What we do
The SDG Solution Space is located in the heart of International Geneva and hosts a comprehensive education, innovation and research programme for the SDGs.
Geneva is home to 37 International Organizations (IOs), approximately 400 Non-Governmental Organizations (NGOs) and 176 Permanent Missions. This relatively small city of a million inhabitants, including suburbs in neighbouring France, is the most active centre of global governance in the world. It is also the European headquarters of the United Nations. The presence of these IOs, NGOs and Missions makes Geneva a recognized centre of expertise in the areas of multilateral initiatives for peace, security and disarmament, humanitarian affairs, migration and labour, economics and trade, science and telecommunications, health, environment and sustainable development.
The SDG Solution Space is just a few minutes walk away from the World Trade Organization (WTO), the World Meteorological Organization (WMO), the International Telecommunication Union (ITU), the World Intellectual Property Organization (WIPO), the Office of the United Nations High Commissioner for Refugees (UNHCR), the International Committee of the Red Cross (ICRC) and the United Nations Office at Geneva (UNOG), among many others.
The SDG Solution Space and the activities it hosts capitalize on this close proximity to the global policy centers, in order to build partnerships with IOs and NGOs for education, innovation and research.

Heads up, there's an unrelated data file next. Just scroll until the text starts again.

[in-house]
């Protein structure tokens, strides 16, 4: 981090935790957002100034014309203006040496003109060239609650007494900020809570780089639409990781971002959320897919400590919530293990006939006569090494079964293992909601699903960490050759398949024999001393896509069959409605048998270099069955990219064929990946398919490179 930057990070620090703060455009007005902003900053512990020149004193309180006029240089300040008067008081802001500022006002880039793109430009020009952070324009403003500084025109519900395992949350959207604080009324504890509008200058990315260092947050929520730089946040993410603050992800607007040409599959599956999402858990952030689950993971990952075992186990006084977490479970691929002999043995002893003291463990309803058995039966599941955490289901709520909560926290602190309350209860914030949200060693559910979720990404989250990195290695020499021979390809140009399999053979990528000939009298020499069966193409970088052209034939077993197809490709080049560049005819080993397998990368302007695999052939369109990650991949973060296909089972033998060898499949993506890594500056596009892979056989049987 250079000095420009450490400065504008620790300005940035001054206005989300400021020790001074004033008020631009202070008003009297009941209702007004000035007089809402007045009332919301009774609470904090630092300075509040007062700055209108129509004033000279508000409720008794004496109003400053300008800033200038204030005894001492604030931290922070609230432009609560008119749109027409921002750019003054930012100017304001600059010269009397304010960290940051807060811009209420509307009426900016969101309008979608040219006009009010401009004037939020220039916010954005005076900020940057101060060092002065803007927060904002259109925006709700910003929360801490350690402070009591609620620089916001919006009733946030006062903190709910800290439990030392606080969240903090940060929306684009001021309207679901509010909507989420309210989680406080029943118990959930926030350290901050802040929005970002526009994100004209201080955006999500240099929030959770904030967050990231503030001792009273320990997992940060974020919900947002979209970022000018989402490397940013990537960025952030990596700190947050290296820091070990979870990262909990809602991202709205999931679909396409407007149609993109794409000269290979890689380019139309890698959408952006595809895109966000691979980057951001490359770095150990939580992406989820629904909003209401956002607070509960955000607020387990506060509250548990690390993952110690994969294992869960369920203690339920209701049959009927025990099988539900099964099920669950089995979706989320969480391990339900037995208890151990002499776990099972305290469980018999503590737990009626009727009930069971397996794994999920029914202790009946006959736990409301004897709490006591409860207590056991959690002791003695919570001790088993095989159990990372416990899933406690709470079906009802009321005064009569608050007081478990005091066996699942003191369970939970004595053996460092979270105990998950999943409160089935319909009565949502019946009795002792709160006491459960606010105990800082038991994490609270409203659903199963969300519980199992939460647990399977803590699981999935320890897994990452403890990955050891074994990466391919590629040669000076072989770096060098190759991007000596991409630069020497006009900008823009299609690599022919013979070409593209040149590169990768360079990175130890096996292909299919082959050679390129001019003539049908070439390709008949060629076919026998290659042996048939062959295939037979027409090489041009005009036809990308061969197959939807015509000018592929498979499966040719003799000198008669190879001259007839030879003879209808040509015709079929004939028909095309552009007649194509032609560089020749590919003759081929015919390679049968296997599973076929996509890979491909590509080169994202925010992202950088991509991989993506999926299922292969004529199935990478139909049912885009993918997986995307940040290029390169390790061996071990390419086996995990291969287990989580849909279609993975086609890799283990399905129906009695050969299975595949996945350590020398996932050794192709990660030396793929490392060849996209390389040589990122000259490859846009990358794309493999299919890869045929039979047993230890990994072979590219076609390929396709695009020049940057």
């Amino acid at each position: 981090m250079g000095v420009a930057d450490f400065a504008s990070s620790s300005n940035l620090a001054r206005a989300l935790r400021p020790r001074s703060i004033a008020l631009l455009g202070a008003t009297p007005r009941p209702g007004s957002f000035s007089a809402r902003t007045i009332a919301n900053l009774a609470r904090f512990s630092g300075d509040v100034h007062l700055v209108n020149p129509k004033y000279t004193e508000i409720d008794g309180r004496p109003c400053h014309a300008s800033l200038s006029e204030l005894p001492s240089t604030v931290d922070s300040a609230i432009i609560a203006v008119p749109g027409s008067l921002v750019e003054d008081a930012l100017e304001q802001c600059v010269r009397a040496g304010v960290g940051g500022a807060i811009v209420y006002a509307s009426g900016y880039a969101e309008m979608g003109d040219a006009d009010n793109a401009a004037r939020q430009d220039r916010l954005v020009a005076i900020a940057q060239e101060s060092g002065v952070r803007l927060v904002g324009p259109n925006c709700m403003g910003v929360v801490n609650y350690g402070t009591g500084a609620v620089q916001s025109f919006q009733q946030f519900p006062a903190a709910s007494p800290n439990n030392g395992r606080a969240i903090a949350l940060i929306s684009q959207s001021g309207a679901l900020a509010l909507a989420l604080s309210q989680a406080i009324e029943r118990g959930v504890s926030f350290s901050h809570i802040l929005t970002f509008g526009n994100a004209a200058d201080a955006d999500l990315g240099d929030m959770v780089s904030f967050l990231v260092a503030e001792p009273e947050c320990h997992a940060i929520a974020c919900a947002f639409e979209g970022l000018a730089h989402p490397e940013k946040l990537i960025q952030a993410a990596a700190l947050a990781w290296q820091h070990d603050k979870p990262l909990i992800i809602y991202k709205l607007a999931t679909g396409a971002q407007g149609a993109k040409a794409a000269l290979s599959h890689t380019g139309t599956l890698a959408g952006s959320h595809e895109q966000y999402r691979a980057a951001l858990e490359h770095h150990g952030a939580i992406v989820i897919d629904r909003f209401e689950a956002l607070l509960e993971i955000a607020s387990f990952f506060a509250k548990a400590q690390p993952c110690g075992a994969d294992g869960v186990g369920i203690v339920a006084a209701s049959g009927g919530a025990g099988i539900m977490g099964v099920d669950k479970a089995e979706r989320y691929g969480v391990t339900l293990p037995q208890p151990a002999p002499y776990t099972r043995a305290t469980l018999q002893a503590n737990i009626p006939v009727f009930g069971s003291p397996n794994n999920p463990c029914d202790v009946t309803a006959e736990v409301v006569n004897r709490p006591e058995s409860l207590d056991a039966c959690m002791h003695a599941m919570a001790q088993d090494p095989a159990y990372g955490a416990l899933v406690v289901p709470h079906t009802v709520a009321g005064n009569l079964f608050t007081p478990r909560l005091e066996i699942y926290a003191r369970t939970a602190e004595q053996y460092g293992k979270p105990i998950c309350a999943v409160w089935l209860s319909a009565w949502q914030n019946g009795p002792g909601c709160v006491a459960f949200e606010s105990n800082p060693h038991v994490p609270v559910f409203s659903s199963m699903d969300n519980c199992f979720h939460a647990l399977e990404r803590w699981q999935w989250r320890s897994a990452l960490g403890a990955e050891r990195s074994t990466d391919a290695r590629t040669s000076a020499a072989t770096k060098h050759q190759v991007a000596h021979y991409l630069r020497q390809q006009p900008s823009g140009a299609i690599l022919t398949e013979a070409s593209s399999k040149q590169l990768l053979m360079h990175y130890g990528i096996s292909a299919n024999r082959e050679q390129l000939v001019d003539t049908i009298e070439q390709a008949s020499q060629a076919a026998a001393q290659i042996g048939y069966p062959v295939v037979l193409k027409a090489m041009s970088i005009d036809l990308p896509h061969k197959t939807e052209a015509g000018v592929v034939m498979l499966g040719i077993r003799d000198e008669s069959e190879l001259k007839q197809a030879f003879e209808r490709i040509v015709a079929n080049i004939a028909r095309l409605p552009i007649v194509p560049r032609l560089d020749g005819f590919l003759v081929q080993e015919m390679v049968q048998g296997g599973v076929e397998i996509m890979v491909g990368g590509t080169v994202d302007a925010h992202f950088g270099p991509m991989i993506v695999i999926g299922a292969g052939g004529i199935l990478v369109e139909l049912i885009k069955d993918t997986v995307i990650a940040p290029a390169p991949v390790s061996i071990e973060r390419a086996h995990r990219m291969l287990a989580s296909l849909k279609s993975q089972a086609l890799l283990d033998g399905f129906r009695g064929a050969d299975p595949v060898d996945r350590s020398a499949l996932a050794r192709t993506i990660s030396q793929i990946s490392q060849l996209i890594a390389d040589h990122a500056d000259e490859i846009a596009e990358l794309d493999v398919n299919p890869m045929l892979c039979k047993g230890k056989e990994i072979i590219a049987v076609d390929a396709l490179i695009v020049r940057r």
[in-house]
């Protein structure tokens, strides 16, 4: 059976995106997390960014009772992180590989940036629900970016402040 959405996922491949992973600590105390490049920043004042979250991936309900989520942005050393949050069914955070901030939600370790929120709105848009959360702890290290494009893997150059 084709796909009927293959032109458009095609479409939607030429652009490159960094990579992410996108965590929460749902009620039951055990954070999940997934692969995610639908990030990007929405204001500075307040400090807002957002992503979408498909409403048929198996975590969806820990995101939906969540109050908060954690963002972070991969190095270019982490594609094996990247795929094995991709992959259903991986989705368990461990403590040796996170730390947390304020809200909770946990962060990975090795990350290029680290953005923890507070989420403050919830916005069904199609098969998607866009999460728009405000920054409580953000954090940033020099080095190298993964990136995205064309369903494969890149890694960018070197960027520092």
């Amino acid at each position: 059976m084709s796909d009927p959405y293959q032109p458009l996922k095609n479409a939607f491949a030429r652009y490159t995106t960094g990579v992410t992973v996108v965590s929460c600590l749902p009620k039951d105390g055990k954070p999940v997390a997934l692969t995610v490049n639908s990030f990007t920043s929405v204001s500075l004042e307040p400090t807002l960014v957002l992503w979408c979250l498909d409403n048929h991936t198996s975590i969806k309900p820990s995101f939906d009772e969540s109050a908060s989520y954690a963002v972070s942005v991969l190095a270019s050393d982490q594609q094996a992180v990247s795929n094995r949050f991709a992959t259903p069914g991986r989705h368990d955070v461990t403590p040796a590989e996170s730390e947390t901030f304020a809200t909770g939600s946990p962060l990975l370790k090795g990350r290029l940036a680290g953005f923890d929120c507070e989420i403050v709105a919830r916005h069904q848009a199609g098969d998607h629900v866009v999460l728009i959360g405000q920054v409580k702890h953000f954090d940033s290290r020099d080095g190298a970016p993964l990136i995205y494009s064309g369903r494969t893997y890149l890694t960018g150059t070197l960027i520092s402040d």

The SDG Solution Space and the World
While the main focus of the SDG Solution Space is collaboration and innovation with partners in International Geneva, the impact of projects initiated in the space is often truly global. For example, the Open17 Challenge is an online coaching programme in collaboration with the social network for youth change-makers, Goodwall, which attracts millions of young people in Africa, Latin America and South-East Asia. The SDG Summer School explores Open Source solutions to health challenges, with partner sites in Paris, Seoul and Shenzhen.
The IHDS Master program includes hands-on workshops where students solve challenges in the field. For example, in the 2018 workshop on Human Development, students worked on two projects: one was dedicated to developing a mobile app to help farmers in rural Kenya to better cope with extreme climate events (see picture below); the other studied Indonesian workers on the crowdsourcing platform Go-Jek and came up with a set of policy recommendations and a short movie to raise awareness on issues faced by those workers. In both cases, understanding the problem meant going to gather data in the field.
As well as field trips associated with the hands-on workshops, there are internships and exchange programs that take students from the SDG Solution Space to the four corners of the planet. They come back enriched with a much better sense of what the challenges to human development and sustainabillity look like around the world, and buzzing with new ideas of how to solve them.